People always ask cooks, what’s your favorite pasta dish, or dessert, or main course, or, even more broadly, what’s your favorite dish of any kind. It seems they can’t help themselves. Journalists do it too (not that they’re not people, but you know what I mean—you’d think they’d be sharper). I’m astonished that this goes on. The question is unanswerable. Cooks cook because they love food. Any cook who gives an answer to the question is lying. But, strangely, when someone asks me what’s the best dish if they want to lose weight, I have an answer. Fish soup, I always say. I can’t help myself. I believe it’s true, because fish soup, any great fish soup, is healthy and delicious, and you can’t sustain weight loss if your food isn’t delicious. I remember having this exact conversation with Nigella Lawson’s sister, when she was living in New York. She told me that the then publicly unknown Nigella wanted to lose weight. Could I suggest a good dish for her to eat? Yes, fish soup would be the thing, I said. I wonder if the advice ever reached her.
My mother often made zuppa di pesce for Christmas Eve, full of shellfish and calamari and sometimes lobster. I loved it so much I’d dream about it before and after Christmas. Now I make simpler versions for midweek meals, maybe just with mussels, adding chickpeas or cannellini beans. I’ve never met a fish soup I didn’t like, as long as it was made with really fresh seafood.
Here’s another one. We’ve all been given the go-ahead to add a little saturated fat into our diets, which is great news, since a little goes a long way in creating deliciousness. This soup contains mussels and calamari, tomatoes, a bit of butter, and a final dollop of crème fraîche. It’s amazing how that lump of crème immediately pulls the taste in a new direction. Before the addition, it’s a good Southern Italian soup; after, well, I’m not sure what it is, but it’s rich and possibly a touch French.
Again, in keeping with my new slant, very low carbs here. Forget about the bread but make sure you have a good green salad waiting. I add it to the soup bowl when I’ve finished eating the soup, so the greens pick up whatever tomato wine broth is left. That’s a good way to get your mind off bread. I swear it works.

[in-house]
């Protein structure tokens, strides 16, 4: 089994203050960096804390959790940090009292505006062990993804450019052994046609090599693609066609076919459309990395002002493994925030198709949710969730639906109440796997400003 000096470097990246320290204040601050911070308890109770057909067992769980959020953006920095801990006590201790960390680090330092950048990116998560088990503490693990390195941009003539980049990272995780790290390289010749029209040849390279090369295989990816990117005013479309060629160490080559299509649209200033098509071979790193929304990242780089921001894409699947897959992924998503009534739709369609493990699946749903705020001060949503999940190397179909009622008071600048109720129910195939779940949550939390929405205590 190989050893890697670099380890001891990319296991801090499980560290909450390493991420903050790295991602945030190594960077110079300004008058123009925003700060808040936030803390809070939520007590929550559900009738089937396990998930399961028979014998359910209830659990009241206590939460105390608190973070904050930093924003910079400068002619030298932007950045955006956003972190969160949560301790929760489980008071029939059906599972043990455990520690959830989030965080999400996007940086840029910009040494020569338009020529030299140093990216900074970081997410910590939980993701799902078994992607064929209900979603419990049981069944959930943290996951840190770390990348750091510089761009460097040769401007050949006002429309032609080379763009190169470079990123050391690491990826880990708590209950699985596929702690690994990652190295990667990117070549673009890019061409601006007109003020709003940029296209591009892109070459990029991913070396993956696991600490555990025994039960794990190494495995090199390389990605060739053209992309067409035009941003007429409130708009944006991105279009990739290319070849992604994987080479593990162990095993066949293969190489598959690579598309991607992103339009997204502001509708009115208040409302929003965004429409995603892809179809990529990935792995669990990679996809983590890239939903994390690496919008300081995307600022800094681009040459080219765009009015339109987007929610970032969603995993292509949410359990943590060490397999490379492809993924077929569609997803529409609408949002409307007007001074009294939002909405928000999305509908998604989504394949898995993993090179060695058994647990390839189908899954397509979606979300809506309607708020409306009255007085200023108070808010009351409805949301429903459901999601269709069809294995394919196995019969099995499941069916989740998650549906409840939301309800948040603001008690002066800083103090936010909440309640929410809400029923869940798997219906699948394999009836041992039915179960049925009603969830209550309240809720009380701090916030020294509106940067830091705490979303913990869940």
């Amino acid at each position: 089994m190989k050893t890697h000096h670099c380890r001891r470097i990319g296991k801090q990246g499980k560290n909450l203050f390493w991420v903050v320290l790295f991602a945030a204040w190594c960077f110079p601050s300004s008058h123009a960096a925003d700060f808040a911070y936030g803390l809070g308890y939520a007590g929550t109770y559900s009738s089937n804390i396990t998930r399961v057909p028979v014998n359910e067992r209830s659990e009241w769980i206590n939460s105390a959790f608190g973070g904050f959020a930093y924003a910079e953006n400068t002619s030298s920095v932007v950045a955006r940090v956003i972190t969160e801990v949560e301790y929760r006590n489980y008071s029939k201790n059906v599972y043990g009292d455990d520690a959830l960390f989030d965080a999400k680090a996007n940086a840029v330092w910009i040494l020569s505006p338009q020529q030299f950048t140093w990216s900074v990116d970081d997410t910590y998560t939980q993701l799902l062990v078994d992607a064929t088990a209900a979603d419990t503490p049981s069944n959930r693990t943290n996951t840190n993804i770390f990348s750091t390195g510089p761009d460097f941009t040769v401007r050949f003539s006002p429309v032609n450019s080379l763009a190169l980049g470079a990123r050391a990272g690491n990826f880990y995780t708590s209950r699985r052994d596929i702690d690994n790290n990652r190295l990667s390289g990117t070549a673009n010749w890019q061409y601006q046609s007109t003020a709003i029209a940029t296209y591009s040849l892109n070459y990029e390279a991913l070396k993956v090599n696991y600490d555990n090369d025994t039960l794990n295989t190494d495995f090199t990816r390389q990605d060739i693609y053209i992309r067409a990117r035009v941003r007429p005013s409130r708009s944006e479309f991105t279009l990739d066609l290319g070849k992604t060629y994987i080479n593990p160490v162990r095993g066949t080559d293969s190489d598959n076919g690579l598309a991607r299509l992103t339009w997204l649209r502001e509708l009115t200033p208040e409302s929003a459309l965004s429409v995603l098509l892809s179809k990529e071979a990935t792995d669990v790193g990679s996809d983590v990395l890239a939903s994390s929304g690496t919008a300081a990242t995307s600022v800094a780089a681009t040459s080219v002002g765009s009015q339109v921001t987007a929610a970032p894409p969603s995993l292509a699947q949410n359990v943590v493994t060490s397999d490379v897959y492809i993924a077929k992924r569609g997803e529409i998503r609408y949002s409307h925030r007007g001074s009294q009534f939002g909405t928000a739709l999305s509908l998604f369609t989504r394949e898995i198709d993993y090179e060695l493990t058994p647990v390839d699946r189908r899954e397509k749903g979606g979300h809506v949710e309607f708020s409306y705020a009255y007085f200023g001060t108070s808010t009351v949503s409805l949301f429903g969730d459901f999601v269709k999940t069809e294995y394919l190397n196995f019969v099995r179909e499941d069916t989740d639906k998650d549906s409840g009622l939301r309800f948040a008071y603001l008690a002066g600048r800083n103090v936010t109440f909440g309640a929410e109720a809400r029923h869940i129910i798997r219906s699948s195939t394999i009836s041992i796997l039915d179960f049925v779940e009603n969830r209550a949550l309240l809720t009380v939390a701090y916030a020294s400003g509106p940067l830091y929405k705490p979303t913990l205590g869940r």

Zuppa di Pesce with Crème Fraîche, Leeks, and Thyme
Extra-virgin olive oil
1 tablespoon unsalted butter
3 leeks, chopped, the white part only
1 carrot, peeled and cut into small dice
2 garlic cloves, thinly sliced
About ¼ teaspoon freshly ground nutmeg
8 large thyme sprigs, the leaves lightly chopped
A small glass of dry vermouth
1 cup light chicken broth
1 28-ounce can plum tomatoes, drained and chopped
1 pound mussels, well washed
1 pound of small to medium-size calamari, cut into thin rings, the tentacles left whole
A heaping tablespoon of crème fraîche
A handful of flat leaf parsley, the leaves lightly chopped
Get out a big, wide casserole type pot, and heat it over medium flame. Add a big drizzle of olive oil and the butter. Add the leeks and carrot, and sauté until fragrant. Add the garlic, nutmeg, and thyme, and continue sautéing until the vegetables are soft, about 5 minutes.
Add the vermouth, and let it bubble for a few minutes. Add the chicken broth and the tomatoes, and bring to a boil. Turn the heat down a bit, and let simmer at a low bubble, uncovered, for about 8 minutes.
When you’re ready to serve the dish, add the mussels, giving them a good stir, and cook them until they’ve opened. Add the calamari, and cook just until opaque, about another 2 minutes. Turn off the heat. Season with salt and black pepper, and add the crème fraîche. Stir, tasting for seasoning. Add the parsley, and take it to the table.